The Air Force requires a new measurement capability to monitor the surface temperature of thermally-barrier-coated blades and vanes on the first turbine stage of military fighter engines. Accurate quantification of temperature will allow increased performance of military fighter aircraft.
A method for measuring the surface temperature of blades and vanes in the hot section of turbine engines using a thermographic phosphor technique is being developed by NASA Glenn Research Center, Cleveland, Ohio in collaboration with AEDC and the Propulsion Instrumentation Working Group.
The measurement technique requires coating the blade and vane surfaces with a phosphor material appropriate for the targeted temperature range. The phosphor material is excited by a pulsed laser beam and the temperature determined from the time-rate-of-decay of the luminescence signal.
During a week of testing, NASA demonstrated the TGP measurement technique on a phosphor-coated engine vane section mounted in the exhaust flow field of an AEDC J85 engine at the University of Tennessee Space Institute Propulsion Research Facility. The J85 afterburner exhaust was used to simulate the temperatures experienced by the first stage turbine.
The test program was conducted in two phases; the first phase demonstrated an imaging TGP technique in which the laser and detection camera were mounted off to the side of the exhaust flow. The laser beam was directed to the test article mounted on a water-cooled stand. The camera viewed the surface of the coated vane and recorded two images of luminescence decay at different times after each laser pulse.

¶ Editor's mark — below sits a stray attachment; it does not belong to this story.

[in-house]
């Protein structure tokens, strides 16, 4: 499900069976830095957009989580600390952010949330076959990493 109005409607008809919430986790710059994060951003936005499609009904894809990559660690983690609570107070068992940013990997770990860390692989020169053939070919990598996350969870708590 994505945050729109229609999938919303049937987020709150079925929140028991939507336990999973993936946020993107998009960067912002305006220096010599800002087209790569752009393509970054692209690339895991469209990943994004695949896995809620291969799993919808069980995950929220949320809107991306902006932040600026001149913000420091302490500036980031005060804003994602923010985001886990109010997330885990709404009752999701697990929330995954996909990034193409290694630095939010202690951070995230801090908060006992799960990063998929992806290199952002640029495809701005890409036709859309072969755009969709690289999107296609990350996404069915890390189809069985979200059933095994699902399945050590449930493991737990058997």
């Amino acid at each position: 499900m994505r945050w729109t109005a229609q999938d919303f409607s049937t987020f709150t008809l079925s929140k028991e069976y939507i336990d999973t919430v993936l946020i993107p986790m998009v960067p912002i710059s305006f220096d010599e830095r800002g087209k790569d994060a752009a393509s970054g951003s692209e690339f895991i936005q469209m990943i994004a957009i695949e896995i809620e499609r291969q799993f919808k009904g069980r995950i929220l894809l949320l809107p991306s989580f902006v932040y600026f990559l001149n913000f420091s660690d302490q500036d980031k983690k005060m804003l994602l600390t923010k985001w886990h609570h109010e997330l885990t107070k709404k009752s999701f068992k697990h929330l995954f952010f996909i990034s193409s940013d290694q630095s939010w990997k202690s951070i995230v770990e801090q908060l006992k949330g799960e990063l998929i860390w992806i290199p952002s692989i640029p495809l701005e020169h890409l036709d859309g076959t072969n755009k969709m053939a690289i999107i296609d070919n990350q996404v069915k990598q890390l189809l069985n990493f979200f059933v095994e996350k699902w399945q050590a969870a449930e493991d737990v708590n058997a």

The second phase demonstrated an optical-probe that was inserted into the water-cooled mount to within an inch of the vane surface. This approach simulated insertion of the probe into the turbine section of an engine. The laser beam was transmitted through an optical fiber into the probe and focused onto a single spot on the vane surface. Optical fibers mounted around the laser fiber collected and transmitted the thermographic luminescence radiation to a photomultiplier detector located in the control room about 50 feet away from the engine. The fast response silicon detector recorded the temporal luminescence decay for each laser pulse. For both imaging and point measurement techniques, the temperature was deduced from the temporal decay; two images displaced in time for the imaging technique, and the continuous decay signal recorded for the single point probe technique. An eight micron-wavelength pyrometer system was used to independently monitor the temperature of the vane surface during both phases of testing.
Jeff Eldridge, the NASA Glenn Research Center project manager for the test, expressed appreciation for the excellent support provided by the ATA Technology staff and praised the J85 PRF as a great environment for research, particularly for transitioning laboratory technology to engine test maturity.
NASA successfully demonstrated the TGP temperature imaging technique under pseudo realistic engine conditions as well as a fast response, engine-insertable temperature probe that may be suitable for direct measurement of rotating blades’ temperatures.
Eldridge stated, “The combination of a unique test facility with excellent support makes testing at the Propulsion Research Facility a great value. Based on our experience, I hope we have an opportunity to test again in the future.”